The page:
|OMG... you're right, it was a TCP-IP setting :-/
I didn't realize that on XP (and probably on 2000 and NT as well)
computer name and host name are the same, so Greenstone connects to
localhost which is resolved to the computer name. Normally this works
just fine, the only problem was that on this particular PC, a DNS suffix
(domain name) had been entered in the TCP/IP properties (Properties,
Advanced, DNS tab) so "localhost" was resolved to <host name>.<domain
name> instead of just <host name>. Removing the DNS suffix solved the
problem. Thanks for the suggestion.
>>> "John R. McPherson" <firstname.lastname@example.org> 28-10-2003 23:01:35
Rene Schrama wrote:
> Hi all,
> I exported a collection to CD-ROM (on Windows XP) but after
> installation the homepage wouldn't display. I checked for proxies
> found none. Then I accidentally discovered that Greenstone was trying
> connect to <computer name> instead of localhost. The computer name
> JP12 but the host name of the user's PC was JP012. I changed it to
> the host name (JP012) and voila, problem solved. But if this happens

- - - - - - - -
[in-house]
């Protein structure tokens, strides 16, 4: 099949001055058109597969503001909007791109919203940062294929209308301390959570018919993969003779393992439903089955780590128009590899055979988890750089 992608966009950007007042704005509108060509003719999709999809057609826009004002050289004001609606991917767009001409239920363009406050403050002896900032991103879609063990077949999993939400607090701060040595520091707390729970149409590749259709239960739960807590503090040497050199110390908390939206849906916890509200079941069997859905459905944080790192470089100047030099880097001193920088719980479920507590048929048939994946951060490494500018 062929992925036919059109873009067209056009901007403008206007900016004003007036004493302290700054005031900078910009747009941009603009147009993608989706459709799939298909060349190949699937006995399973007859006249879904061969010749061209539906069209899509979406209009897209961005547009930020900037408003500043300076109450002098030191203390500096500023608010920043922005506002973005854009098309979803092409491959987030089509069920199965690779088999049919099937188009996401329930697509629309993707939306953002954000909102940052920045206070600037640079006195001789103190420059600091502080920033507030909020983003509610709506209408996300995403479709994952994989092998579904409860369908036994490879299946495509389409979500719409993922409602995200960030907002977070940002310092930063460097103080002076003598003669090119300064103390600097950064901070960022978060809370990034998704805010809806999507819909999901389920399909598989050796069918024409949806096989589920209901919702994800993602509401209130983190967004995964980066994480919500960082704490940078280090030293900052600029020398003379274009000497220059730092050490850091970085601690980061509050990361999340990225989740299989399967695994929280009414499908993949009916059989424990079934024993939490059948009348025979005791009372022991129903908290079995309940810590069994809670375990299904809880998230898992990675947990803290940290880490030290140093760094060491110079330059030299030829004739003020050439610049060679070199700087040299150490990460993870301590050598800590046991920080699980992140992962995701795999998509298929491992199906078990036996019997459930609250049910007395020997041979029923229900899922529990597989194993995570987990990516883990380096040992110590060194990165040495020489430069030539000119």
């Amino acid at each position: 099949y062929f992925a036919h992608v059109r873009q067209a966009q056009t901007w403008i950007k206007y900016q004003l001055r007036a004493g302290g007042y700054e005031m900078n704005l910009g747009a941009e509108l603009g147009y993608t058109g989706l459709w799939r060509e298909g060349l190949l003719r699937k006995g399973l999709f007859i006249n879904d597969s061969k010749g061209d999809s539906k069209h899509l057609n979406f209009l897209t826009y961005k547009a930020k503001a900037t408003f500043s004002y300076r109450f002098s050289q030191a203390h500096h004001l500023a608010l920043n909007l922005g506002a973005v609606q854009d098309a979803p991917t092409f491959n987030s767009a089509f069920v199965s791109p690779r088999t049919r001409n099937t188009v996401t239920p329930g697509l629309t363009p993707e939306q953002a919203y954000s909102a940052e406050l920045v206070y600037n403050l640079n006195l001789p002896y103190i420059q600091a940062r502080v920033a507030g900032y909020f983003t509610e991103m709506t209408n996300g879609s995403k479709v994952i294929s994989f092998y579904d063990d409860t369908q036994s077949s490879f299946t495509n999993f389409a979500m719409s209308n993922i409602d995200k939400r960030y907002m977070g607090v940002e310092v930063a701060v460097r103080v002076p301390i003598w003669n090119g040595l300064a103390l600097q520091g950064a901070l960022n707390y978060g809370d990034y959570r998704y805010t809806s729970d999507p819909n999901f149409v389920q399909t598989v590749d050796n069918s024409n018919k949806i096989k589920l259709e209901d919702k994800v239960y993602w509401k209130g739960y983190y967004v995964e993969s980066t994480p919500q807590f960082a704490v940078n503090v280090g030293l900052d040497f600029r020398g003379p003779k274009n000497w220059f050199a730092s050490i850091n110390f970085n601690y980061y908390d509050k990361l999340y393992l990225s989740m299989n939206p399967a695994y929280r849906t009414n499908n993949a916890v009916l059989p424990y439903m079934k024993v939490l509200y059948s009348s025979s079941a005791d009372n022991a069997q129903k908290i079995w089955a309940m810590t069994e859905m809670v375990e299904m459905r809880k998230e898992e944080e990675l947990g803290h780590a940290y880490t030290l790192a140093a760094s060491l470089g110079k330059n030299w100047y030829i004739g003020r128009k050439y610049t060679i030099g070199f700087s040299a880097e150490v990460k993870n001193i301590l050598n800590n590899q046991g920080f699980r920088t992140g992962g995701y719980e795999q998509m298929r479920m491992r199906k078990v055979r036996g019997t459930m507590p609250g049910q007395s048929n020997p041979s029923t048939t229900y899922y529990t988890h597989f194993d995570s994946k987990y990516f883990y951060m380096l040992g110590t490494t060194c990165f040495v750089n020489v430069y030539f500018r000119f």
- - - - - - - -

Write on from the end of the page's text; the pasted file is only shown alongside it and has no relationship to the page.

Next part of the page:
> after distribution I have no control over it, so it would be nice to
> able to connect to 127.0.0.1 and avoid the situation altogether. The
> problem is: how do I tell server.exe to connect to 127.0.0.1 (or
> localhost or whatever)??
The windows server uses standard functions in the win32 libraries to
resolve the machine's host name. If this gets the wrong name, then it
is almost certainly a windows client network settings issue.
I think the reasons that "localhost" wasn't used is because:
1) often stand-alone machines can't resolve the name "localhost" to an
2) in a network environment, that url won't work for any machine other
than the one that the greenstone server is running on.
I don't think there is a setting anywhere to hard-code a server name